In Sarawak, mangrove swamps cover an area of approximately 173,792 hectares and mud crab fisheries are confined to the estuaries and coastal areas which support mangrove swamp development. Because the wild capture fishery is the only source of supply of juvenile crabs for the aquaculture farms, the mud crab aquaculture farms are also confined to the same mangrove areas. Farm development usually takes place within the intertidal zones of these mangrove swamps and access is frequently only possible by boat. Aquaculture production statistics for Sarawak are not routinely collected and the total annual crab harvest from either farms or the wild is not known. However, harvests are significant since in one small village (Sematan) there were in 1998 over 17 full time and 40 part-time fishers (generally spring tides only) with catches of 15-16kg per person per day during spring tides and 5-6 kg per person per day during neap tides making total catches for the village of over 9.8 tonnes per month at a value of rm$ 70-80,000 monthly. 2.0 Current status Mud crab culture in Sarawak was started in 1991 as a DOA1 project in small-scale ponds (Ikhwanuddin and Oakley, In press). Because of the success of this pilot operation the culture operation has attracted considerable attention from small-scale farmers who wish to develop their own pond culture or pen culture farms. From 1992, the crab culture project of the Inland Fisheries Division, DOA has been actively promoting mud crab culture farms among the artisanal fishers along the coastal areas. The pen culture system was introduced in 1992 and has several advantages which make it more popular among the local fishers/culturists than the pond culture system. Almost all these crab culture farms have been subsidised by the scheme provided by the Inland Fisheries Division, Department of Agriculture, Sarawak. Under this scheme a farmer can obtain a grant of upto rm$1500 per pen. Since the first culture operations were started in 1991, the techniques have spread to Kuching, Samarahan, Sri Aman, Sarikei, Sibu, Bintulu and Limbang division of Sarawak. The farms are dependant on mangrove swamp areas and a must have a regular supply of juvenile crabs for stocking. These factors have meant that most of these farms have developed in the Kuching and Sri Aman division where there are the largest expanses of natural mangrove (table 1). From 1991 to 1997, the total area under crab culture farms was 20.34 hectare, with 17.26 hectare under pen culture and 3.08 hectare under pond culture system (table 2). All of these farms were undertaken on a individual and small community group basis while in 1998, one mini-estate scale crab farm was established. The mini-estate scale crab farm was initiated by the Inland Fisheries Division, Department of Agriculture, Sarawak and is being run by the Lundu Area Farmer Organisation. At present the farm has establised 35 units of crab pen enclosures covering a areas of 0.6 hectare in Sematan, Kuching. During late 1998 and early 1999 the crab price for marketable size (3-4 pcs./kg) has ranged from rm$8.00 to rm$16.00 per kg throughout Sarawak. In Kuching, the market price was between rm$12.00 to rm$16.00 per kg, the farm gate price was lower to allow for transport and marketing charges at about rm$10.00 per kg. With the increase in prices and demand from the domestic and oversea market especially within Asian countries, the mini-estate scale farms has attracted lots of interest from private sector investors. At the time of writing the authors understand that one or two more mini-estate farms will be establised by the end of 1999.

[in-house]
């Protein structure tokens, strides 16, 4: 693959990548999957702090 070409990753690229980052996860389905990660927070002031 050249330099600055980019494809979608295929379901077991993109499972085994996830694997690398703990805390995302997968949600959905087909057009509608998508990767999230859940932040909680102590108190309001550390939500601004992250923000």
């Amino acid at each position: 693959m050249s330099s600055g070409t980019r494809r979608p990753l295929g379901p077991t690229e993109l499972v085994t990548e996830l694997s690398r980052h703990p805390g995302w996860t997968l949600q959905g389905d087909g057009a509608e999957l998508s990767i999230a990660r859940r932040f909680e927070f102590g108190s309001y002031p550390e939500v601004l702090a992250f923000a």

1

DOA = Department of Agriculture, Kuching, Sarawak Malaysia.